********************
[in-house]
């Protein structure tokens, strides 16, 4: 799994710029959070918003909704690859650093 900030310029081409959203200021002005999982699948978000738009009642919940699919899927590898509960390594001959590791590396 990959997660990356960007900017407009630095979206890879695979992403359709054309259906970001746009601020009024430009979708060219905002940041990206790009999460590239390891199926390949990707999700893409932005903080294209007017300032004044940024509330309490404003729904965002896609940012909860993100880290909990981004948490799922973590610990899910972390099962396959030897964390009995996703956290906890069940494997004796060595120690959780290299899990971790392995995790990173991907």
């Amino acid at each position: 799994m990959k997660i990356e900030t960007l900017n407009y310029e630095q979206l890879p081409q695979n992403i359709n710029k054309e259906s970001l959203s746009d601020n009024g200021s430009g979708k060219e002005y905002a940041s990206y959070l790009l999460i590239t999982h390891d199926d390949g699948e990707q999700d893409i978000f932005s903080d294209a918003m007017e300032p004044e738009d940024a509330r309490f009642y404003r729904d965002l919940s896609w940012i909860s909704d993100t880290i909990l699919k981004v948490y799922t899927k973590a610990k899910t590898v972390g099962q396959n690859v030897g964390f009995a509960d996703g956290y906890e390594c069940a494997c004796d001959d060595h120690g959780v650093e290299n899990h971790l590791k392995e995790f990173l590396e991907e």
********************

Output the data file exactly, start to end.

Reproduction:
[in-house]
């Protein structure tokens, strides 16, 4: 799994710029959070918003909704690859650093 900030310029081409959203200021002005999982699948978000738009009642919940699919899927590898509960390594001959590791590396 990959997660990356960007900017407009630095979206890879695979992403359709054309259906970001746009601020009024430009979708060219905002940041990206790009999460590239390891199926390949990707999700893409932005903080294209007017300032004044940024509330309490404003729904965002896609940012909860993100880290909990981004948490799922973590610990899910972390099962396959030897964390009995996703956290906890069940494997004796060595120690959780290299899990971790392995995790990173991907």
């Amino acid at each position: 799994m990959k997660i990356e900030t960007l900017n407009y310029e630095q979206l890879p081409q695979n992403i359709n710029k054309e259906s970001l959203s746009d601020n009024g200021s430009g979708k060219e002005y905002a940041s990206y959070l790009l999460i590239t999982h390891d199926d390949g699948e990707q999700d893409i978000f932005s903080d294209a918003m007017e300032p004044e738009d940024a509330r309490f009642y404003r729904d965002l919940s896609w940012i909860s909704d993100t880290i909990l699919k981004v948490y799922t899927k973590a610990k899910t590898v972390g099962q396959n690859v030897g964390f009995a509960d996703g956290y906890e390594c069940a494997c004796d001959d060595h120690g959780v650093e290299n899990h971790l590791k392995e995790f990173l590396e991907e």